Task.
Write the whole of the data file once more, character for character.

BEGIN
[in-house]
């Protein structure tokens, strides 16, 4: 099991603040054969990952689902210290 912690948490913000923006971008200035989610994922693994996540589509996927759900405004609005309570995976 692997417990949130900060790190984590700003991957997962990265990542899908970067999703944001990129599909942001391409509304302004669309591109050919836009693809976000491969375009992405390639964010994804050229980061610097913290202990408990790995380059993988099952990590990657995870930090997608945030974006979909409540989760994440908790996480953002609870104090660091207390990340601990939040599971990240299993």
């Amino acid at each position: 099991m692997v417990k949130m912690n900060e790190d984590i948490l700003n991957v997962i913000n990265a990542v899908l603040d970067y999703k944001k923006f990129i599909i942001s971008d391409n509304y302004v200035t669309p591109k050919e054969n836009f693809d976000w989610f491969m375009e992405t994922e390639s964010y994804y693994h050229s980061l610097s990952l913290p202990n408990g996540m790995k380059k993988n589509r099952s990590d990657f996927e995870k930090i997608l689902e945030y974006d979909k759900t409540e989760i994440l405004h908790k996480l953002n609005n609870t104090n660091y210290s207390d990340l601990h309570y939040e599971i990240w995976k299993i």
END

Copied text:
[in-house]
């Protein structure tokens, strides 16, 4: 099991603040054969990952689902210290 912690948490913000923006971008200035989610994922693994996540589509996927759900405004609005309570995976 692997417990949130900060790190984590700003991957997962990265990542899908970067999703944001990129599909942001391409509304302004669309591109050919836009693809976000491969375009992405390639964010994804050229980061610097913290202990408990790995380059993988099952990590990657995870930090997608945030974006979909409540989760994440908790996480953002609870104090660091207390990340601990939040599971990240299993």
């Amino acid at each position: 099991m692997v417990k949130m912690n900060e790190d984590i948490l700003n991957v997962i913000n990265a990542v899908l603040d970067y999703k944001k923006f990129i599909i942001s971008d391409n509304y302004v200035t669309p591109k050919e054969n836009f693809d976000w989610f491969m375009e992405t994922e390639s964010y994804y693994h050229s980061l610097s990952l913290p202990n408990g996540m790995k380059k993988n589509r099952s990590d990657f996927e995870k930090i997608l689902e945030y974006d979909k759900t409540e989760i994440l405004h908790k996480l953002n609005n609870t104090n660091y210290s207390d990340l601990h309570y939040e599971i990240w995976k299993i």